Daily Dirt: Best and worst of the 1980s? Maybe you should ask Capt. Obvious


Daily Dirt for Sept. 21, 2021

A little Mayhem, a little Lily … and a lot of Louie DePalma in Vol. 74 of the Daily Dirt, which, as always, provides you with three thoughts of the day — and all free of charge. Is this a great country or what?

1. I’ve mentioned before how much I enjoy ongoing commercial themes. Certain characters become part of my viewing family and make those commercial breaks more tolerable. Here are my current favorites in this category:

  • A. Dean Winter, Allstate Insurance’s “Mayhem”: If he looks familiar, you’re correct. Winters has also had roles on “Law and Order: SVU” and “30 Rock”. Winters’ former partner on “30 Rock,” Tina Fey, even joined him on a few “Mayhem” commercials in 2019.
  • B. Milana Vayntrub, AT&T’s Lily: She was a key part of the company’s advertising campaign 2013-16, and then returned in 2020. She plays the ditzy brunette who is easily overwhelmed. In between her AT&T gigs, she had a role on “This Is Us.” 
AT&T’s Lily (Milana Vayntrub), in and out of uniform.
  • C. Dennis Haysbert, Allstate: Another Allstate star, Haysbert has been the “they’re in good hands” spokesman since way back in 2003. His distinctive and comforting voice is a key to his success and popularity. Haysbert is a veteran character actor, once playing the president of the United States on “24”.
  • D. Stephanie Courtney, Progressive Insurance’s Flo: At first, I thought Flo was annoying and the equivalent of fingernails on a blackboard. Over the years, I’ve come to enjoy her schtick. 
  • E. Brandon Moynihan, hotels.com’s Capt. Obvious: Same as Flo, I thought Capt. Obvious was unwatchable at first. Now, I sit back and chuckle.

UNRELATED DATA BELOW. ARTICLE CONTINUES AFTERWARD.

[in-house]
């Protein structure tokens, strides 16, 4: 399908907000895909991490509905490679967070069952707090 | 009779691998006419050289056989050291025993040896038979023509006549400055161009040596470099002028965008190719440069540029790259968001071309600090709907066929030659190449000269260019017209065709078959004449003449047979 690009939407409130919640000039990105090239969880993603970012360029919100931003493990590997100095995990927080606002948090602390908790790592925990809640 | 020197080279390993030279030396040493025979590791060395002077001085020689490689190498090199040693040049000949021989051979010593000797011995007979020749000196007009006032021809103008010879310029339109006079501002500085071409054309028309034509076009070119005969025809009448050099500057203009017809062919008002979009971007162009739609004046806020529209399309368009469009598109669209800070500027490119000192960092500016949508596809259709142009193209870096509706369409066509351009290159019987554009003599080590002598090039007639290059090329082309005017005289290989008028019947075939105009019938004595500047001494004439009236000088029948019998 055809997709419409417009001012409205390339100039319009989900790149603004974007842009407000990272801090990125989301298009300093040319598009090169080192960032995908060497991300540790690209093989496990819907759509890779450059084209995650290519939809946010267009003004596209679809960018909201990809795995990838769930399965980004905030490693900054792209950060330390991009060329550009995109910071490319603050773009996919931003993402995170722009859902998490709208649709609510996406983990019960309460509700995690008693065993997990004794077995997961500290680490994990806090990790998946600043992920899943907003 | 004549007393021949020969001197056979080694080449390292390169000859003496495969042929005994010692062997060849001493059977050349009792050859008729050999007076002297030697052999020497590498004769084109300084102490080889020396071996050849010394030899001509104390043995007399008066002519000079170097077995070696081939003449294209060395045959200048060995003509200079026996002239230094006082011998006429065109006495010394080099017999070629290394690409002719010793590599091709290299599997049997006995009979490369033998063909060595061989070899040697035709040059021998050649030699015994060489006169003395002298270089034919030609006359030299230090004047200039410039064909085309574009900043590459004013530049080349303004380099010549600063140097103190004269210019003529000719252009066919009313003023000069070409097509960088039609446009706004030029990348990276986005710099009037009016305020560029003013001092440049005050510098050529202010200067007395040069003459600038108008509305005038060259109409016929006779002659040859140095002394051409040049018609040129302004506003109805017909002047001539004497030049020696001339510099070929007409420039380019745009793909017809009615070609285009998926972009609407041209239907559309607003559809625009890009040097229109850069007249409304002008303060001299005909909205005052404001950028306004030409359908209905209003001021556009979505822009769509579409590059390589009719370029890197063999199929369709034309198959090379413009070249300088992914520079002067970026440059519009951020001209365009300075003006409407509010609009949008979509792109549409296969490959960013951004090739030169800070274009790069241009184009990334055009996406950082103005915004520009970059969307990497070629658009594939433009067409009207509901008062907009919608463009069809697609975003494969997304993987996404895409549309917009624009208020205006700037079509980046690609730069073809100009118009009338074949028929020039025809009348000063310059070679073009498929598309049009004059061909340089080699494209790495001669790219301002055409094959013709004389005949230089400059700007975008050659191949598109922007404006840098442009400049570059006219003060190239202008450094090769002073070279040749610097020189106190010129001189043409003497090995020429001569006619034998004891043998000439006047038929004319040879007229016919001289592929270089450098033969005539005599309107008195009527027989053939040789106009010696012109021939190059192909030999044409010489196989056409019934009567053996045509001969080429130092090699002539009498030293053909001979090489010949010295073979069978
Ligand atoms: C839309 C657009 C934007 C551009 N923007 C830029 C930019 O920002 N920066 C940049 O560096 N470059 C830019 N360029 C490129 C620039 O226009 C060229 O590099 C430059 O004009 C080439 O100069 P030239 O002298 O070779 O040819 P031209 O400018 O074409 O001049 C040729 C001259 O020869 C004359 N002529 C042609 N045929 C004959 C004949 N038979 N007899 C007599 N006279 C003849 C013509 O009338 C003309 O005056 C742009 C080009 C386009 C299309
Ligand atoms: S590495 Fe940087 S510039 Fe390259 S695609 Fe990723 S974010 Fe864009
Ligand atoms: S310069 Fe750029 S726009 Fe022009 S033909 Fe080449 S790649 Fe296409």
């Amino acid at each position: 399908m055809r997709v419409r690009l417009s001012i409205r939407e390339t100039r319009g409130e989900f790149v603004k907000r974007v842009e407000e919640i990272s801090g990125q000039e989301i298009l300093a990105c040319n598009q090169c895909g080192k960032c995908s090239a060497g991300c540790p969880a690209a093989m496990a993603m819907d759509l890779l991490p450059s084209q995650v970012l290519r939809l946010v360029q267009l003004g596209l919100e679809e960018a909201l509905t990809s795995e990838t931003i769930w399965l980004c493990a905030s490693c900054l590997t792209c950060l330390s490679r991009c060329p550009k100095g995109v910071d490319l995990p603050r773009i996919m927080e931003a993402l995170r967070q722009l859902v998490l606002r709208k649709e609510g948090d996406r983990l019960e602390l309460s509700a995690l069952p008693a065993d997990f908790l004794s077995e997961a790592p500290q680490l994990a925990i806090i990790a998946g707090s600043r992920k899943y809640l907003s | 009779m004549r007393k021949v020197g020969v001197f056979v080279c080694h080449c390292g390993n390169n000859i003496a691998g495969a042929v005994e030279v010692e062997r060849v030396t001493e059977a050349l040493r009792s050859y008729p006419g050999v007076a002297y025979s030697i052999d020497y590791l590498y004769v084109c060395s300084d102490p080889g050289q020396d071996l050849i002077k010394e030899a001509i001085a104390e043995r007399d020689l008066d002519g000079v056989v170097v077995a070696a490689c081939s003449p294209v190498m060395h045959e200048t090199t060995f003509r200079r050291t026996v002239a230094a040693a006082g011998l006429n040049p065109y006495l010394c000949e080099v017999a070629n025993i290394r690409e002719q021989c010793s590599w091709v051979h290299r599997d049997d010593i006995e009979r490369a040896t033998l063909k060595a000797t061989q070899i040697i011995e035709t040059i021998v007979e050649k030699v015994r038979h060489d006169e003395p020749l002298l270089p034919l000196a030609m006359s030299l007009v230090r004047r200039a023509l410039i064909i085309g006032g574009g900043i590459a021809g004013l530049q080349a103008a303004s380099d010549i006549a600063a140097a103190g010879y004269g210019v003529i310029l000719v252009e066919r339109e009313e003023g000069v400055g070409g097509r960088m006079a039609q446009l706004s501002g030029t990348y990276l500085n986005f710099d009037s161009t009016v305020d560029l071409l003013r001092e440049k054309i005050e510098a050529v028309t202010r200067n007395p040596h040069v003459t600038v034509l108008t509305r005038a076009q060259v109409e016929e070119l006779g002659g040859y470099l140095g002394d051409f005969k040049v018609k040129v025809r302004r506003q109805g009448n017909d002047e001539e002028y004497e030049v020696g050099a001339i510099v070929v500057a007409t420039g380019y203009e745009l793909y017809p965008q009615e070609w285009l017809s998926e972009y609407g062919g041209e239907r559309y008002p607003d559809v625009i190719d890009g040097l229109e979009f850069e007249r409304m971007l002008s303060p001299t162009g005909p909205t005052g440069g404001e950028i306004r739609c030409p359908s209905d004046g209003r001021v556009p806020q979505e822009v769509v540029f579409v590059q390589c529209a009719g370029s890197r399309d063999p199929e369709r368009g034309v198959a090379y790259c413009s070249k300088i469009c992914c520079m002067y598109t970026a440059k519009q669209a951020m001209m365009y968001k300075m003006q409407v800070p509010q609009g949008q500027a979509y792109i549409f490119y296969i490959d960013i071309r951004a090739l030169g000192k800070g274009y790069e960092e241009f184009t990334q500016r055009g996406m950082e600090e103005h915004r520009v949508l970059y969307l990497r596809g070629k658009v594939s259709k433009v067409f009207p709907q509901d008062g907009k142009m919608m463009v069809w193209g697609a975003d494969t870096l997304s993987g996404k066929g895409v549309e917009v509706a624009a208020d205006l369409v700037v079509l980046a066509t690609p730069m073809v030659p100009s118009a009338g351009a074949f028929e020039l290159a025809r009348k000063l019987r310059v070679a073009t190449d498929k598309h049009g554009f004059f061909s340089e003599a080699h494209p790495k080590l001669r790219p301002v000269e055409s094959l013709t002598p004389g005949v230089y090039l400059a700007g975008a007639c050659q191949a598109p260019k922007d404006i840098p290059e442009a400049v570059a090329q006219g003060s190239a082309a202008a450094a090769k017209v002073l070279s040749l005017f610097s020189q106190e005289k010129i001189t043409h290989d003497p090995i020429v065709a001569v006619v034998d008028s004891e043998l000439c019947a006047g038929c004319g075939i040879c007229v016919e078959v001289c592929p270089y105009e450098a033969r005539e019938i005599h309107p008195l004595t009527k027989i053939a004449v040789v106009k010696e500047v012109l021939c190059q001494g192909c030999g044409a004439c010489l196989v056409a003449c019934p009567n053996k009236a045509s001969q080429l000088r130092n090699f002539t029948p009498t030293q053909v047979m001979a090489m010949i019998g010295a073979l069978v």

2. Five TV shows in the 1980s that I could never connect with, and wondered how anyone could watch them week in, week out:

  • A. “Growing Pains”: One of the most syrupy sweet 30-minute programs ever forced on American audiences. Fun fact: Leonardo DiCaprio was once a cast regular.
  • B. “Knight Rider”: The alleged star of the show was KITT, a Pontiac Firebird with artificial intelligence. Need I say more? Oh, one other thing … David Hasselhoff was the star of the program. Don’t hassle the Hoff.
  • C. “Dukes of Hazzard”: Five minutes of Boss Hogg was about 4 minutes, 30 seconds too much.
  • D. “Miami Vice”: True, Crockett and Tubbs fought the cocaine epidemic, but they actually had more success popularizing pastel sports jackets.
  • E. “Who’s the Boss?”: Two words. Tony. Danza.

3. Let’s stay in the same decade, and offer five shows from the 1980s that were actually entertaining to watch:

  • A. “Hart to Hart”: Critics say this program personified the “opulent ’80s.” That’s a little deep for me. I just know I loved watching the jet-setting husband-and-wife crime-solving team of Robert Wagner and Stefanie Powers (Jonathan and Jennifer Hart).
  • B. “Newhart”: Understated comedian Bob Newhart played Dick Loudon, whose character moved his family to Vermont to operate a 200-year-old inn. Some of the memorable characters there were — drum roll, please — Larry, his brother, Darryl, and his other brother, Darryl.
  • C. “Taxi”: The weekly performance of Danny DeVito as Louie DePalma was certified gold, episode after episode.
  • D. “The Cosby Show”: American loved this 30-minute sitcom, absolutely adored it. And then we all found out what a creep Bill Cosby actually was.
  • E. “Cagney and Lacey”: Christine Cagney (Sharon Gless) and Mary Beth Lacey (Tyne Daly) were arguably the best onscreen detective tandem of the decade.

Steve Fact O’ The Day
When I got my driver’s license as a 16-year-old in 1970 and filled a car with gas for the first time, the cost per gallon was 36 cents.

Steve Eighinger writes daily for Muddy River News. Steve’s first car ran on kerosene.

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